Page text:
Oscar Bachelder

scar Bachelder was the son of Calvin Bachelder and a third generation pottery. He learned potting skills at an early age working with his father in the Menasha Pottery. He worked as a pottery for his entire life, working with his father at three different potteries, then moving around the U.S. doing short-term stints at many different potteries. He eventually achieved national fame as an art potter in North Carolina under the name Omar Khayyam.

Read the article: Oscar Bachelder Omar Khayyam Pottery

by Pat H. Johnston and Daisy W. Bridges published by the Journal of Studies of the Ceramic Circle of Charlotte, Volume V

Related article: Menasha Pottery

Franklin – Langenberg Pottery

Conrad Langenberg Pottery - 1856 to 1893

The Langenberg Pottery near Sheboygan Wisconsin is a classic example of a small rural farmer/earthenware potter. This business model repeated itself throughout the United States, probably hundreds of times. The story of Conrad Langenberg probably closely resembles that of many of them, except that he managed to stay in business for 37 years, far longer than most.

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Langenberg Pottery Examples

We are fortunate today that there were collectors who were eagerly collected and researched Langenberg pottery early on. Most 19th century Wisconsin earthenware pottery makers did not stamp their wares, so there are no extant examples of the wares for many of them. By contrast, there are many pieces of earthenware that survive from the Langenberg pottery. Mark Knipping's article on the Langenberg Pottery on this web site identifies at least two dozen different forms. Many of them appear in the photos below.

Langenberg did not stamp his name on any of his products so all of these are attributed based the location they were found, the form, glaze, similarity to sherds from the waster dump, or some combination of these. However, other potteries operated in the area at the same time, so attribution is never 100%.

Langenberg Sherds

These fragments were retrieved by Mark Knipping. They are extremely helpful for identifying Langenberg pottery which is unmarked and probably resembles other Sheboygan earthenware pottery made by Peter Berns and others.

Small jug attributed to Hammett 14

Cottage Inn (near Belmont) – Hammett Pottery

George Hammett and his son John operated a pottery in Cottage Inn, Wisconsin that is near Belmont from 1856 to 1861. George previously worked in Galena, Illinois. The pottery he made in Cottage Inn resembles the pottery made in Galena, making attribution difficult. Fortunately, sherds were recovered from the pottery site and are pictured below.

Read the article: Hammett Pottery

Hammett Pottery Examples

Hammett Pottery is not signed and resembles pottery made elsewhere in the region so no attribution can be 100%. These pieces that we have attributed to the Hammett Pottery based on provenance, style, and similarities to sherds recovered from the site.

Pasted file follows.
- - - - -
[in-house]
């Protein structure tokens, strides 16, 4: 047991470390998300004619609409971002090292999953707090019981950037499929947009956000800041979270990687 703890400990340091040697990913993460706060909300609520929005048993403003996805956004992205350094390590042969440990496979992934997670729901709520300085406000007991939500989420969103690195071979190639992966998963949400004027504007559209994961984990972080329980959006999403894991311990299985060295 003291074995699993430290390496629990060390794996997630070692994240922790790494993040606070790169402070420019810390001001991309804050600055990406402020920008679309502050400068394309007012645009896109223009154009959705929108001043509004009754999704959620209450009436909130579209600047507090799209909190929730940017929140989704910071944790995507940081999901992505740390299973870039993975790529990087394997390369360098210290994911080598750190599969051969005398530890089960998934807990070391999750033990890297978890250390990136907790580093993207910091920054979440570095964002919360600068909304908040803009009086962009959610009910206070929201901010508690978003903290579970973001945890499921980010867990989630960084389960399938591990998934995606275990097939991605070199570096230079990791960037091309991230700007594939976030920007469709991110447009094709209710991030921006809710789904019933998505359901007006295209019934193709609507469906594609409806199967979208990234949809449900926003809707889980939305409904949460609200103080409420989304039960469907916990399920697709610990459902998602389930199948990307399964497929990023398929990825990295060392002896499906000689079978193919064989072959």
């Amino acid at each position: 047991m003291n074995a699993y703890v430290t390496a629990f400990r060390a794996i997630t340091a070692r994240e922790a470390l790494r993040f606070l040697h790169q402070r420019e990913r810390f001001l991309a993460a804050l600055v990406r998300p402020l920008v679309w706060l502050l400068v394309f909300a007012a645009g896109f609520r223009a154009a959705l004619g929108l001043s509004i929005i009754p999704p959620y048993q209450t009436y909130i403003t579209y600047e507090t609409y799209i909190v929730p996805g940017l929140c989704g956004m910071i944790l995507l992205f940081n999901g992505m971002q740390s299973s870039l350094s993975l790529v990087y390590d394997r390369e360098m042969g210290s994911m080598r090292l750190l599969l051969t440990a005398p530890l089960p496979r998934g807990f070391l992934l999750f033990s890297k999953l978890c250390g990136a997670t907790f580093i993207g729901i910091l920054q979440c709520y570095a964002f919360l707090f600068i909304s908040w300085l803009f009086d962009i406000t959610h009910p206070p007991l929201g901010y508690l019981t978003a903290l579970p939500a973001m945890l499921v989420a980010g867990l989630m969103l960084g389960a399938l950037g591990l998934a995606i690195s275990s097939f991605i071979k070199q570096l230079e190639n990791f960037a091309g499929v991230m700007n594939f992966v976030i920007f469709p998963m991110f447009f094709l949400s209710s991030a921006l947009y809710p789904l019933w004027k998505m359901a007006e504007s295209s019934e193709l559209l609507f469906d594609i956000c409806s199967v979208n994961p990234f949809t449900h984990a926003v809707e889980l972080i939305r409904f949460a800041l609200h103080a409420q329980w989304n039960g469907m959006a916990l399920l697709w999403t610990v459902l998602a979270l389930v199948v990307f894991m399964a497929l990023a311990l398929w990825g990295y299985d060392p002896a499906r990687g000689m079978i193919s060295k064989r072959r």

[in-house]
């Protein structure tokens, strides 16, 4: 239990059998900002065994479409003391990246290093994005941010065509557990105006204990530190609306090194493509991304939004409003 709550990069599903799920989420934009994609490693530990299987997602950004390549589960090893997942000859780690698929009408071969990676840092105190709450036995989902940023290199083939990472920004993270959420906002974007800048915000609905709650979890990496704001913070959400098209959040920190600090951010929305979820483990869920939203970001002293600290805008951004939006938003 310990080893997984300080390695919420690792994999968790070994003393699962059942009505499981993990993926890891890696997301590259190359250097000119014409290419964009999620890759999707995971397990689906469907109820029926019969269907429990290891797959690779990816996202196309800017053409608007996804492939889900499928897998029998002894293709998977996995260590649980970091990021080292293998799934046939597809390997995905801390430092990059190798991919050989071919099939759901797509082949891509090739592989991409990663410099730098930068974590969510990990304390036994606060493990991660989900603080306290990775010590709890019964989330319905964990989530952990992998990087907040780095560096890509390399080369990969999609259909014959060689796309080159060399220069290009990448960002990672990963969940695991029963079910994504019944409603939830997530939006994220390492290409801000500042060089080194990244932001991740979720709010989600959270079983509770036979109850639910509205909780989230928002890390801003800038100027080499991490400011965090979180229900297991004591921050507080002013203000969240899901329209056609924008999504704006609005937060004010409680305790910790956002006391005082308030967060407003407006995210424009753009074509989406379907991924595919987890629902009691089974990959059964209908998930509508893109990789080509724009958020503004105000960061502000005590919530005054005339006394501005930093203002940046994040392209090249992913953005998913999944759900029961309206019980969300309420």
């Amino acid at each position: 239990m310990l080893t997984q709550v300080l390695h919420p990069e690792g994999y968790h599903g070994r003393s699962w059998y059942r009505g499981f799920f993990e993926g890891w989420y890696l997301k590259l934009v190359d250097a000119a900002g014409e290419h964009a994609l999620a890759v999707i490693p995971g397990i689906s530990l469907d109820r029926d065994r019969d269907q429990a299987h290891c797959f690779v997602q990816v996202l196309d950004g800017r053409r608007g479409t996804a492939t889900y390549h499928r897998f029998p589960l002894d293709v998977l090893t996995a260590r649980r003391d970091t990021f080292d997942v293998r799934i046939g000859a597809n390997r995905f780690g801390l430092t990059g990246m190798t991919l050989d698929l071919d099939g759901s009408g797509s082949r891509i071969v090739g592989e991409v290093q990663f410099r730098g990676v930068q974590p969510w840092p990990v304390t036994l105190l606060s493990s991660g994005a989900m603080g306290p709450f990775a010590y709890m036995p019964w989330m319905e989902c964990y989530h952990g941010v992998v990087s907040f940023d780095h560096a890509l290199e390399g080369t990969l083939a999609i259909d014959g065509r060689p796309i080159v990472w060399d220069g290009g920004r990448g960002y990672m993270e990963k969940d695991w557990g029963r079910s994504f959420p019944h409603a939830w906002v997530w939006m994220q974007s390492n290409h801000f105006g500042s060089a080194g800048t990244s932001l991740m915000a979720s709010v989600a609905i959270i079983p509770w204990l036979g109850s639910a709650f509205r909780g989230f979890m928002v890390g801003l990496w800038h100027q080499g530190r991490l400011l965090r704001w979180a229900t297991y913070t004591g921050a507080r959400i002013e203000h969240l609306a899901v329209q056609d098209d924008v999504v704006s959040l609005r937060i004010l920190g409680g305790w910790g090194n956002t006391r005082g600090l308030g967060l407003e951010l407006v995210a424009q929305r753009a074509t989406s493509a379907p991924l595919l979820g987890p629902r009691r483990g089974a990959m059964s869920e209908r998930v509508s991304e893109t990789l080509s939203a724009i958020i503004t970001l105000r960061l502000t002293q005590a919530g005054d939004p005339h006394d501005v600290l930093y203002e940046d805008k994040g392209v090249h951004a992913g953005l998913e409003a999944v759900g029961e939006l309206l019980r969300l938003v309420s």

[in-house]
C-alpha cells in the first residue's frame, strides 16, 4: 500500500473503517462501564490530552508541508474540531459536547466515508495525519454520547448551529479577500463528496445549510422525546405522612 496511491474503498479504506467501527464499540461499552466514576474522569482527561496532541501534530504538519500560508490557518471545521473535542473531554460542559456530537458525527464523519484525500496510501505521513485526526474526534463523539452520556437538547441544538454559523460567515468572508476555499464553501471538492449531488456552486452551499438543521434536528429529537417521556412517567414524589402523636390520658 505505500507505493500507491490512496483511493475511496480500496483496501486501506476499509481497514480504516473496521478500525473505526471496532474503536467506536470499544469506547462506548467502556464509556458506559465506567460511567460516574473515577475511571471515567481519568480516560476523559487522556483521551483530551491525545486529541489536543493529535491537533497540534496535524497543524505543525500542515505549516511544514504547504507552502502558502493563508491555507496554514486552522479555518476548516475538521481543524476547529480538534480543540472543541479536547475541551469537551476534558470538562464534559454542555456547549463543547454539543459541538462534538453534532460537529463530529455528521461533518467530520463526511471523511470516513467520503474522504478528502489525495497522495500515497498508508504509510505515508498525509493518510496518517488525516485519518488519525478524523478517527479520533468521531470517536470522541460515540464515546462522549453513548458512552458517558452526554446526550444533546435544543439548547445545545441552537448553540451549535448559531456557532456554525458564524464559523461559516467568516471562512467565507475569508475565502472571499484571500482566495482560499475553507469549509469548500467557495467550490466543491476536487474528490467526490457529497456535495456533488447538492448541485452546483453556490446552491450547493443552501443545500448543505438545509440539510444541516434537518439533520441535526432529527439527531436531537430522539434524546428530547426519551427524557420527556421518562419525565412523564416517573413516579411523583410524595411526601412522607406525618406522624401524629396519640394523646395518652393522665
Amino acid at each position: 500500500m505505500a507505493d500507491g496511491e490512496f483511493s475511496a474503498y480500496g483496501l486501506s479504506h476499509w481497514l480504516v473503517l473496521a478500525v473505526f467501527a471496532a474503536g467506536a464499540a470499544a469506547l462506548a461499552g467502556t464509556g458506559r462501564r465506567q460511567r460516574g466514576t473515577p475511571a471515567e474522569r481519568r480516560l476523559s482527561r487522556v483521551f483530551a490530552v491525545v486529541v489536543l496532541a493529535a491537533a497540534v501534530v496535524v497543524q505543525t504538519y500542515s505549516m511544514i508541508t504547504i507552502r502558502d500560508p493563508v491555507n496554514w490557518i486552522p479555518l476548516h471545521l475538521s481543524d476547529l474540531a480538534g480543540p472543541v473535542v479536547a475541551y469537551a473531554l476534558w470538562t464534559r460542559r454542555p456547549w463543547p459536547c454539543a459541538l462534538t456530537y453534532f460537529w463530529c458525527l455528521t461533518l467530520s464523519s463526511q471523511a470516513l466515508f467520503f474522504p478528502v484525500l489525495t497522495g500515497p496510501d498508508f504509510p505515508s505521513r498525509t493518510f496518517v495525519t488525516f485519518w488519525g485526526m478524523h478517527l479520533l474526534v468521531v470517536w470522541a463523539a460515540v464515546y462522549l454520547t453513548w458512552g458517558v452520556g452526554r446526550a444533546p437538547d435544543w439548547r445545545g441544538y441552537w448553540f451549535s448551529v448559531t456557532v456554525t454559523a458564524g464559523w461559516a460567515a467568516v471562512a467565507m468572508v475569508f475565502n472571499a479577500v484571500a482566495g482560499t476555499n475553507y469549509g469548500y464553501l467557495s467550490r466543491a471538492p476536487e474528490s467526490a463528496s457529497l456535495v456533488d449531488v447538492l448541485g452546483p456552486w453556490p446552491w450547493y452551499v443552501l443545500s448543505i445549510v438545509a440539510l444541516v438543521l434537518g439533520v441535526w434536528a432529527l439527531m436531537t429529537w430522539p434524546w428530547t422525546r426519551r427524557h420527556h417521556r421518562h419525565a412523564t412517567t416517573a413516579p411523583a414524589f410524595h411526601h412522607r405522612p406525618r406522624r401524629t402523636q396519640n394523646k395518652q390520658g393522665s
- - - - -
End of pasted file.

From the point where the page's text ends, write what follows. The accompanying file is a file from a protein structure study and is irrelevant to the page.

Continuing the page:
Sherds from the Hammett Pottery Site

These fragments were collected by Mark Knipping in 1971 in Cottage Grove.

Sheboygan – Henry W. Chamberlain

Chamberlain operated a store in Sheboygan in the late 1840’s and early 1850’s. Henry W. was a merchant conducting business similar to such Milwaukee notables as Leonard Farwell and J. N. Bonesteel (and perhaps L. Ransom) and had utilitarian stoneware made for himself to sell from his store.

Article: Henry W. Chamberlain

Related article: Milwaukee Stoneware Factory

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William Gunther

William Gunther is a central figure in Wisconsin potting. He was the master potter for the Maxfield Brothers, the originator and artist of the "Maxfield Flower" decoration. He was the father of Theodore Gunther and the father-in-law of Weimar Remmi, co-founder, master potter and part owner of the Charles Hermann & Co. Pottery.

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Luzerne Ransom

Stoneware with Lucerne Ransom’s name stamped on them and a Maxfield-style cobalt flower decoration. This led to speculation that he owned the Milwaukee Stoneware Factory in the early 1850’s, which is certainly possible, but it is also possible that he simply ordered some pottery with his name on it to resell.

Read the article: Luzerne Ransom article

Hilbert – Adolph Rehm Pottery

Adolph Rehm operated a small pottery in Hilbert Junction which is 20 miles east of Menasha from 1869 to 1876.  was born near the village of Briete outside the City of Lemgo in Lippe-Detmold on June 15, 1851, son of Conrad and Elizabeth (Langenberg) Rehm, and nephew of Franklin potter Conrad Langenberg.

Read the article: Adolph Rehm Pottery

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